Comments

  1. #1 greg laden
    June 18, 2009

    Excellent post. [Of course, I suppose if one in twenty posts are excellent .... :) ]

    Regarding the “one in twenty is wrong” … I actually do (also) like the phrase because it is strong pedagogy. It should probably be “one is twenty is wrong but you can’t know which one” but that would lead to “if 1 in 20 is wrong and we can’t know which one, then everything we know is wrong!!!!” or the opposite “since one in twenty is always wrong we can ignore uncertainty”

    On the broader and more important issue you bring up: This is where a couple of other key features of scientific investigation come in.

    1) Describe the plausible mechanism and test that independently. In this case, how does the process of favoring Clinton donors (or any donor class) work, and what is the evidence separate from that already adduced for this (and not just randomly pulled out of the butt evidence, but comparative and evaluative evidence); and

    2) Replicate. Different data, same test, if possible. A random soup of p-values under replication will tend to provide randomly spurious results.

  2. #2 Tantalus Prime
    June 18, 2009

    “When you conduct large-scale surveys, such as are done in human genomics, where you look for correlations with hundreds of thousands of genetic markers, finding something that is truly significant becomes very difficult.”

    Which I why I like the maxim my stats professor taught me:

    “Replication is the most powerful statistic.”

    If they split the sample and found the same effect twice, then it would be more believable (test-retest reliability)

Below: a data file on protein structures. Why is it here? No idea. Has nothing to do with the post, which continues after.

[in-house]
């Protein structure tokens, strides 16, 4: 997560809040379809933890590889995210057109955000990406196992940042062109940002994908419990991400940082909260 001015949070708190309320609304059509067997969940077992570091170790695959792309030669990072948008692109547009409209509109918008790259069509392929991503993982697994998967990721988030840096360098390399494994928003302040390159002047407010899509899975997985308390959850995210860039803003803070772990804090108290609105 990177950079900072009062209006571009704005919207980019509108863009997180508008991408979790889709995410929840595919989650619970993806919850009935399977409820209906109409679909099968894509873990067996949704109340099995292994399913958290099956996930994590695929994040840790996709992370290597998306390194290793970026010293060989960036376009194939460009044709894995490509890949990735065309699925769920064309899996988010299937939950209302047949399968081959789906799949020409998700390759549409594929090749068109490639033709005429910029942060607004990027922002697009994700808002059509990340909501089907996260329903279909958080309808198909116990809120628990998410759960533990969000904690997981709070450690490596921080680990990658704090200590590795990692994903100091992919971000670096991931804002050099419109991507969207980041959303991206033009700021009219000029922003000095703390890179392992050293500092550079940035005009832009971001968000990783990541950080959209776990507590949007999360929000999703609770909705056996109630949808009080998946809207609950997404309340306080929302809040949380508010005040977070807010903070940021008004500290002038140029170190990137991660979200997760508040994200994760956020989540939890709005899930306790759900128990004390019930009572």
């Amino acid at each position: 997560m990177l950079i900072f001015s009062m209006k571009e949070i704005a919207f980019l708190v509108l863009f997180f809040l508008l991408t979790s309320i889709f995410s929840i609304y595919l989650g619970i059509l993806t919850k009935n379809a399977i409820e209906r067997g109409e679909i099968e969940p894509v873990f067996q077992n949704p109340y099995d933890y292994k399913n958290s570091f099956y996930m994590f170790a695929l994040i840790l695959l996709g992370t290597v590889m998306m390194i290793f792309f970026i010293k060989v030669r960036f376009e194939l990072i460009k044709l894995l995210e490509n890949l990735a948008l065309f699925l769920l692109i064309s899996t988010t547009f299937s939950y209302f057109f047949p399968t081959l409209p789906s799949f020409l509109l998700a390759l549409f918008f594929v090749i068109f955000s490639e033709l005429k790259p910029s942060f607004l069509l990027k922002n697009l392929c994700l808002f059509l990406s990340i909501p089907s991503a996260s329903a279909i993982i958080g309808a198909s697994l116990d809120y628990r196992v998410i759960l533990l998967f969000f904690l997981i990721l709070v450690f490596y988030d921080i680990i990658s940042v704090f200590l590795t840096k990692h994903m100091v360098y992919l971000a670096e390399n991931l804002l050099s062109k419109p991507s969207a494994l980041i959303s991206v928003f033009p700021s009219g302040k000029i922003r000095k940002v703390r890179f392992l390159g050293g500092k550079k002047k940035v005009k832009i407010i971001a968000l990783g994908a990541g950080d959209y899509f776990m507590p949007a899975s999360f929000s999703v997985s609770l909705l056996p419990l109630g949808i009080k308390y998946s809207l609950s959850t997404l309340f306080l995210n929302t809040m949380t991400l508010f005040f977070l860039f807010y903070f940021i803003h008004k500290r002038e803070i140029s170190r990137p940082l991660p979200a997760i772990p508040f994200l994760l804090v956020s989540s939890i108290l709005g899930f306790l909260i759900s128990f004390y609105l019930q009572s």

“It’s also humbling to think that, over one’s career, if you have conducted many experiments (non-reinforcing ones), that a small fraction of what you think is real is simply artifact.”

    Which reminds me of another maxim a fellow student taught me:

    “Researchers never die; they just run out of degrees of freedom.”

  3. #3 Bob O'H
    June 18, 2009

    A “p-value” is the probability that a given observation occurred by chance and is not a ‘real’ phenomenon. So, in this case, there is an 87.5% (1 – 0.125) probability that the bias towards Clinton supporters is not a sampling accident.

    Aaaagh! No it isn’t! A p-value is the probability of getting that statistic, or something more extreme, given the model and estimated parameters are correct. If you want to decide it’s a real phenomenon, you have to take into account the prior probabilities of the different possibilities. That way leads to Bayesianism, and thence to drunkeness in Spain.

  4. #4 Comrade PhysioProf
    June 18, 2009

    I deal with this issue on an ongoing basis with brand new grad students when they come show me their first data analyses.

    STUDENT: Look! I measured this physiological paramater under these eight different experimental conditions, and this one is different from this other one! YIPPEE!!!! DATA!!!

    ME: Great! How did you compare the different conditions?

    STUDENT: I performed t-tests on all the possible pairs conditions to see which were different from which. LOOK! p < 0.05!!!! YIPPEEE!!!!!!!

    ME (rolling eyes): Grasshopper, let me teach you the ways of the ANOVA and the control of experiment-wise p.